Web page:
Study: EIA annual gas outlook needs revising
The US Energy Information Administration has largely underestimated near-term US natural gas production in its Annual Energy Outlook, released early this year, according to a study by FACTS Global Energy, Singapore, released earlier this month.
Warren R. True
Chief Technology Editor-LNG/Gas Processing
HOUSTON, Nov. 10 -- The US Energy Information Administration has largely underestimated near-term US natural gas production in its Annual Energy Outlook, released early this year, according to a study by FACTS Global Energy, Singapore, released earlier this month.
EIA's own data in its October 2008 Short-Term Energy Outlook documented the annual forecast's gap. Actual production for 2007 grew by 4.3%, rather than the originally forecast 2.7%. Forecast production for 2008 and 2009 will rise by 6.8% and 4.3%, respectively, according to the Short-Term Energy Outlook—well ahead of the originally forecast 0.9% and 0.5%.
Responsible for the rapid and unpredicted growth are the massive investments in drilling in unconventional basins, mainly shale gas, coalbed methane, and tight sandstones. Especially important in the production growth is the Barnett shale in Texas. Predictions for two other shale plays, Haynesville in Louisiana and Texas and Marcellus in the US Northeast, are for equally large increases.
FGE says modifications of EIA's AEO 2008 are needed to reflect recent changes in the long-term supply and demand balance.
Production from unconventional resources will continue to add large volumes of natural gas to the US market, says FGE. These will "more than compensate" production decline that has been ongoing in conventional fields.
FGE cites the lack of extensive information about reserves and production profiles in unconventional fields as its reason for taking a conservative assumption of an average 3%/year growth for 2010-11. After 2011, unconventional growth likely will slow until about 2017.
Residential and commercial demand to at least 2013 will increase by 1%/year, says the study. Not addressed in it, however, is the effect of the current downturn in the US economy and the likelihood that it slipped into recession in third-quarter 2008. Nor is this very recent event factored into FGE's estimate of 2010-13 industrial demand growth, saying it will average about 1.4%.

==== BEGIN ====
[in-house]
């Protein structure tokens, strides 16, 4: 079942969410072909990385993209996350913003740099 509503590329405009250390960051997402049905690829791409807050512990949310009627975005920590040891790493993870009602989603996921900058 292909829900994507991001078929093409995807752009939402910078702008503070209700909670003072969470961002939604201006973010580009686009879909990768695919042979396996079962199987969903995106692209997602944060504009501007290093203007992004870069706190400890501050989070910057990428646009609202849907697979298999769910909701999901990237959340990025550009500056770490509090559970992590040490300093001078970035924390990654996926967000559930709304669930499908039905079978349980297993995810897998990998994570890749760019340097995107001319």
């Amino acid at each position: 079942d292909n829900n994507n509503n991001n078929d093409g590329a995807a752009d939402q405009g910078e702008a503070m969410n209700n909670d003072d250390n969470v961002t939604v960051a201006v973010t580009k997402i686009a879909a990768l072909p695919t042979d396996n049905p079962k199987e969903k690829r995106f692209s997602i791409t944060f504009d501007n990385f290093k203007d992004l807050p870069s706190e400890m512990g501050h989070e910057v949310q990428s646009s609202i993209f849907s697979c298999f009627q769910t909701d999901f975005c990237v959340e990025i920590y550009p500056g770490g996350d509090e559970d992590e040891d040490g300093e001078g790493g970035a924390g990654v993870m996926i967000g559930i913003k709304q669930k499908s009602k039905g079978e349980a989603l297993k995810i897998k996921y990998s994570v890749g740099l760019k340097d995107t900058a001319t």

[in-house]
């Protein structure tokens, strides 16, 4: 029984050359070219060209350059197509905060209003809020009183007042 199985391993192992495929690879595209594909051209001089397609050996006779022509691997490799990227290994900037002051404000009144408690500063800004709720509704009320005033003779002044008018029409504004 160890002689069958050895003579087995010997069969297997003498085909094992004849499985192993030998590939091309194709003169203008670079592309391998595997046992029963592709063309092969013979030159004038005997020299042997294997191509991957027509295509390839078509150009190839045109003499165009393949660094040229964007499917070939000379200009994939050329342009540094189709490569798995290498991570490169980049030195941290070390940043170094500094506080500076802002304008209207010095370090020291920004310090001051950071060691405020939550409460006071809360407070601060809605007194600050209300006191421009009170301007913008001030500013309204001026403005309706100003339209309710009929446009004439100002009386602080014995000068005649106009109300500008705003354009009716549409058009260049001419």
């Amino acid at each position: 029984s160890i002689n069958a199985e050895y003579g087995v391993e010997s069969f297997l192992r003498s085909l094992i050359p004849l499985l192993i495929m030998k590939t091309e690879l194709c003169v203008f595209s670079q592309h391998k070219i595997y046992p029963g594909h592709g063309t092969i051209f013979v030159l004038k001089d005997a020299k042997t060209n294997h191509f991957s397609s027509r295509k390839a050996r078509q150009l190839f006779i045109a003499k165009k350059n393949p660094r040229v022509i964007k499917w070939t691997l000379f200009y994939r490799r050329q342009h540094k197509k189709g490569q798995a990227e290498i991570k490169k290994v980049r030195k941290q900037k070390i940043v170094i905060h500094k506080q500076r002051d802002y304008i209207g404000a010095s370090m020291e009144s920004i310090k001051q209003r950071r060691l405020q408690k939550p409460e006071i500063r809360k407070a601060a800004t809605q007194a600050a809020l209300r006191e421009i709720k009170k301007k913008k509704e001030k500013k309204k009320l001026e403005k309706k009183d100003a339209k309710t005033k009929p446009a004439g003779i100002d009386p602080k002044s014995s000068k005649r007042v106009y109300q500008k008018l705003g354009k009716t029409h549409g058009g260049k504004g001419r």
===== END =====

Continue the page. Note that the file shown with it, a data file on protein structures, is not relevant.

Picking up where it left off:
FGE's estimate of power demand over the next 11-12 years differs considerably from EIA's. The consulting company believes that over the period, as much as 90% of new generation capacity added in the US will be gas-powered. This forecast is based on nearly no nuclear power generation coming online until 2019-20, uncertainty over carbon taxation preventing generators from extensive investment in coal-fired generation, and the increased production of natural gas keeping the price low, thereby making the economics of gas-fired plants vs. coal-fired ones "likely to improve."
Again, however, the FGE study fails to address the possible effect on power demand of a deep and long US recession.
Another effect of increased natural gas production from unconventional reservoirs will be to limit the need for LNG imports until 2014. LNG, says the report, will "remain marginal in the US portfolio of supplies," and the delivery of LNG cargoes will be "unlikely" to affect the price on the US gas market.
Implicit in FGE's study is that the LNG high prices in Asia that have taken spot LNG cargoes away from the US will continue. Yet, as recently as last week, LNG cargoes into India had fallen in price by a reported 50%, to about $11/MMbtu. With US LNG demand always seen as a solid market of last resort, sellers may be more willing to send cargoes to the US.
Contact Warren R. True at email@example.com.